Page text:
- Speaking of machinery, I'm still on the lookout for a letterpress. I went to the antique shops in town; one had a press several years back and I didn't buy it then. Now it's gone, and I'm back to searching online for a good solution. I'm finding it easier to be patient these days.

That's all. Tomorrow, we're supposed to head to Crystal Caves, have a little picnic, and I have four neat stacks of books I want to pass along to my poet-friends. I'm looking forward to the adventure, though I must admit, I'm a little concerned about my backwards sleeping schedule. I should have made more of an attempt to fix it this morning, but sometimes I'm having a dream I want to end... and the bed is so cozy...

Wednesday, May 27, 2009

279: making

Making: clearing out the refuse of autumn in the landscaped areas of the yard. Finding more tent caterpillars, finding out husband burned the last branch, thinking it was only eggs, glad the caterpillars had slipped out. This time, I take the branch the dozen blocks to the cemetery, thinking of how it's all dead there anyway, but how lush the trees are, a few snacks for these unburnt creatures.

Making: lettuce from last year, returning. Bitter to the taste. Asparagus sadly did not make it this year, harvest year. We will try again.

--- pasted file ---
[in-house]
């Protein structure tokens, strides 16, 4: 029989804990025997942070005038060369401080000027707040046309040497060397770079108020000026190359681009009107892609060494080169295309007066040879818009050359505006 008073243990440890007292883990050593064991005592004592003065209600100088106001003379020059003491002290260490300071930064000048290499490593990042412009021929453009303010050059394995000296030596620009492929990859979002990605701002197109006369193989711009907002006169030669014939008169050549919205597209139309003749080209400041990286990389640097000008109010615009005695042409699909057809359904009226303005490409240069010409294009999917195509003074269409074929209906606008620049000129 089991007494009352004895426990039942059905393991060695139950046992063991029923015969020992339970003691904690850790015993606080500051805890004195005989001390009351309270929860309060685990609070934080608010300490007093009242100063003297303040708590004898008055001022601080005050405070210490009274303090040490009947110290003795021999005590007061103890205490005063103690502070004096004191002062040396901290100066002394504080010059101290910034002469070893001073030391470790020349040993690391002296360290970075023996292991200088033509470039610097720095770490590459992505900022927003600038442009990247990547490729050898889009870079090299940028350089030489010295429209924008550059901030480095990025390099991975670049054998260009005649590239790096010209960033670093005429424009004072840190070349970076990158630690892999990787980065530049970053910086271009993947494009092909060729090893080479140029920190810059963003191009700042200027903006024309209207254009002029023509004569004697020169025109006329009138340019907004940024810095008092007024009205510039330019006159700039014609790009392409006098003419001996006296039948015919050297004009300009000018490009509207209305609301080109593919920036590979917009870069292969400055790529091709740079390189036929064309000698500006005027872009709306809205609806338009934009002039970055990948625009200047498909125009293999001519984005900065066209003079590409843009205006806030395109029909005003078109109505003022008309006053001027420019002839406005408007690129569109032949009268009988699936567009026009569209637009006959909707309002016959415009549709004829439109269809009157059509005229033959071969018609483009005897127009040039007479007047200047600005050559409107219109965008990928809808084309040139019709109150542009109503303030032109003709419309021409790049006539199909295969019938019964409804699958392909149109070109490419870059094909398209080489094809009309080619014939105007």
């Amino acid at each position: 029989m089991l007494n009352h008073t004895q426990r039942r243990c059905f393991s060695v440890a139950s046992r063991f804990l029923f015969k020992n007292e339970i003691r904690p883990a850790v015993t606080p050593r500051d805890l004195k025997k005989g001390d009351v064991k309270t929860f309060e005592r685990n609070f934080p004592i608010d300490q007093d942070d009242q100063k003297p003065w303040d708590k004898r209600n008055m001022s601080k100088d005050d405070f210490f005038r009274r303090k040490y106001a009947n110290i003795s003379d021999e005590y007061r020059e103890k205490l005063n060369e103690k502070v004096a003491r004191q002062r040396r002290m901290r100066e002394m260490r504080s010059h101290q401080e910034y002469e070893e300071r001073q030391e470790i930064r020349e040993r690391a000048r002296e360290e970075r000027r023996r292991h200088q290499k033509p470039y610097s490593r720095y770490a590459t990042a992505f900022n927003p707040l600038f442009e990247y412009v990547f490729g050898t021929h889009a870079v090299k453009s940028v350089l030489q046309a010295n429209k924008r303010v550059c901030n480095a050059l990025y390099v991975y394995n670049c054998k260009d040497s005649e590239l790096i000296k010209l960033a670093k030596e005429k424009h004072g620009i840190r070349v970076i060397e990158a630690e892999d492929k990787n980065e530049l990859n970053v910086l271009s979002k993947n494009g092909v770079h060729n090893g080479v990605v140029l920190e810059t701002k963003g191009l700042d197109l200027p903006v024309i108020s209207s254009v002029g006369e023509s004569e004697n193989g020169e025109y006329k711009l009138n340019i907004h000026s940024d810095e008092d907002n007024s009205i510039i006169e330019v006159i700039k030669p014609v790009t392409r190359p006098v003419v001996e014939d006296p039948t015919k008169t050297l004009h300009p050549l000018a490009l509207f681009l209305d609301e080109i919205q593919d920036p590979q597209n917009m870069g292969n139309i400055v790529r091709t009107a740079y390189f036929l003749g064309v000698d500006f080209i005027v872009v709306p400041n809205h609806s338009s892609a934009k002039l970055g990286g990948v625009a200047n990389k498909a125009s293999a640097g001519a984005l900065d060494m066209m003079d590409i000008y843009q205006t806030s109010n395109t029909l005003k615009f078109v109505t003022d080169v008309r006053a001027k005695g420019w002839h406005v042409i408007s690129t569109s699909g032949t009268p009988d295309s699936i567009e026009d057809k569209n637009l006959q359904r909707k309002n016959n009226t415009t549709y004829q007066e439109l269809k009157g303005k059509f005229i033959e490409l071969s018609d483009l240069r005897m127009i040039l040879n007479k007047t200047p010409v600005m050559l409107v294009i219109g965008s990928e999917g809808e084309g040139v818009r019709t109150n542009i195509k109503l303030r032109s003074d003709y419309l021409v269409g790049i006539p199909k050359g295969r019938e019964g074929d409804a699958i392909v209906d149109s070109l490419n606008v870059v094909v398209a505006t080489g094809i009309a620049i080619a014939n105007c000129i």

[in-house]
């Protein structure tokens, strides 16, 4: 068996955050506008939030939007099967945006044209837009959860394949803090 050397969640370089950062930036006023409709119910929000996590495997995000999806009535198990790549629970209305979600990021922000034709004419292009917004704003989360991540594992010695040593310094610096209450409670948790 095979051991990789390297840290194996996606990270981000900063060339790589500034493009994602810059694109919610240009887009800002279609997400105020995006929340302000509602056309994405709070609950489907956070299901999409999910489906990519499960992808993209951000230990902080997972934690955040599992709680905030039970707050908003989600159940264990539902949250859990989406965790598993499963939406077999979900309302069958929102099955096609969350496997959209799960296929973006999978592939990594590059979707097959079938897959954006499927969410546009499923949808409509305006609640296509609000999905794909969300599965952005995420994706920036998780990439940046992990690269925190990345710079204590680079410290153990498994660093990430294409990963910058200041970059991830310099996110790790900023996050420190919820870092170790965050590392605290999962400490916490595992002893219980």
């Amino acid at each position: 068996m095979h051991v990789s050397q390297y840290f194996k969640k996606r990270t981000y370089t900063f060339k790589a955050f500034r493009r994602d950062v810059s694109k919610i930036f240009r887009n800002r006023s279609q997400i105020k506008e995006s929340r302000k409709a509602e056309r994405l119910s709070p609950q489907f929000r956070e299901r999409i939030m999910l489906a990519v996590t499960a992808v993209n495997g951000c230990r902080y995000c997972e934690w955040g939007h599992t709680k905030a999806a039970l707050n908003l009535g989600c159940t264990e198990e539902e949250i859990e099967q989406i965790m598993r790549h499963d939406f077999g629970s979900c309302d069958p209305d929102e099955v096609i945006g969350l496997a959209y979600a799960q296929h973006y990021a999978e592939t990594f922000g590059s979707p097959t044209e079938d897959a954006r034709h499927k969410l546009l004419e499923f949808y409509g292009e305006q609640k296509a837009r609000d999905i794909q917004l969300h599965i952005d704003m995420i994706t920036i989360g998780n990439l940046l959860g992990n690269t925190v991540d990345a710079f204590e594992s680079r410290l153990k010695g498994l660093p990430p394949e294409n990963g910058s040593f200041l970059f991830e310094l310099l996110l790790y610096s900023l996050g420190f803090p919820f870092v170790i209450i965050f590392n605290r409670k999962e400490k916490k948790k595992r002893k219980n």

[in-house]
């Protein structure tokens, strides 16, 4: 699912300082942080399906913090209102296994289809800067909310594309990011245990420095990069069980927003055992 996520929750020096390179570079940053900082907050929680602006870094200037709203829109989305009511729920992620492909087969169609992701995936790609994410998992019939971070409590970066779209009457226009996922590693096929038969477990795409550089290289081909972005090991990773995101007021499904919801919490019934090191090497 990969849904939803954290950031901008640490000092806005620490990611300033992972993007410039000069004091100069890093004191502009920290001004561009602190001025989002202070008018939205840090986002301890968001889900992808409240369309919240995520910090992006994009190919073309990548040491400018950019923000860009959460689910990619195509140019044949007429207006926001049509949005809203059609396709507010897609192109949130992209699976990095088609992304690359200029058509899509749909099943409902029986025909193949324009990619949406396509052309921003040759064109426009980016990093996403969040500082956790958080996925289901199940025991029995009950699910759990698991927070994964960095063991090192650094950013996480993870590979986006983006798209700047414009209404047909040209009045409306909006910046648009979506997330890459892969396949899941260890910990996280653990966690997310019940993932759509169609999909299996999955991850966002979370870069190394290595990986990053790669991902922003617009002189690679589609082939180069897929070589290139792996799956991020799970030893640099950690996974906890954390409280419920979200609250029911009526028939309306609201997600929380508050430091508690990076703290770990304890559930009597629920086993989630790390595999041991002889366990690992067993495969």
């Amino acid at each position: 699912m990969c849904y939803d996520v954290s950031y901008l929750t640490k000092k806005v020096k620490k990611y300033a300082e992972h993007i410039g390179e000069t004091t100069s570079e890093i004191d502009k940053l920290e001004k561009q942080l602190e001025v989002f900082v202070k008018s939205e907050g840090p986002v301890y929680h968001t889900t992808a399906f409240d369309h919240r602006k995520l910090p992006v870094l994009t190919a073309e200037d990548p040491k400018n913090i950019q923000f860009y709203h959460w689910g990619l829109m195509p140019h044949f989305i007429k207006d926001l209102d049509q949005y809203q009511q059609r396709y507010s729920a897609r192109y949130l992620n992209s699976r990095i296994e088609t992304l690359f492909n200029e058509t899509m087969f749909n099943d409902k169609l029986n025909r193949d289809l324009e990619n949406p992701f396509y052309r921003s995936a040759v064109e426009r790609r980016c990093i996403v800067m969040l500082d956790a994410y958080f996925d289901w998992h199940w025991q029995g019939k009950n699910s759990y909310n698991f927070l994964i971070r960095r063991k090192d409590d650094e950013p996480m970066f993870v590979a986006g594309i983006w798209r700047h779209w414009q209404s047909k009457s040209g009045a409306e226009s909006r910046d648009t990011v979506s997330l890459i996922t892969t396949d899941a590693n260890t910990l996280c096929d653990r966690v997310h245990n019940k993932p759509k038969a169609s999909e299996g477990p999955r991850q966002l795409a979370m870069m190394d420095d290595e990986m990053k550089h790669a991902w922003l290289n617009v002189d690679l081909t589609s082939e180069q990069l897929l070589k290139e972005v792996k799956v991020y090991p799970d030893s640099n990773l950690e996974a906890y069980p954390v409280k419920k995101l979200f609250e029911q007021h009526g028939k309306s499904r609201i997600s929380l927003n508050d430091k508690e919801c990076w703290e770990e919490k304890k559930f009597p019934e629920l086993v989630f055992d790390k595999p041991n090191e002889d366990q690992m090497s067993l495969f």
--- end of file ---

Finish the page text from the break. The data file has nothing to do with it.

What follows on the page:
Making: black under my fingernails. This weekend, it was from the lead blocks, and on Monday, it was from the garden.

Making: I love the process of callouses. The one most reliable is that on my ring finger of my right hand and my thumb, from holding a pen. This callous developed when I was about seven or eight (I kept a diary, I wrote letters, I wrote stories) and hasn't diminished since. Hard bumps. I'm returning to the one on the forefinger of my left hand, from pushing the bamboo knitting needle through.

Making: hands covered in sticky bread dough, waiting to rise, the crunch of knife through crust. Jam, hoping to learn jam-making, summer.

Making: that swift turn of wrist that comes from knowing something, from repetition and the pleasure of regularity. The way making becomes an art, becomes a process, a series of movements that bring comfort.

Sunday, May 24, 2009

278: letter:press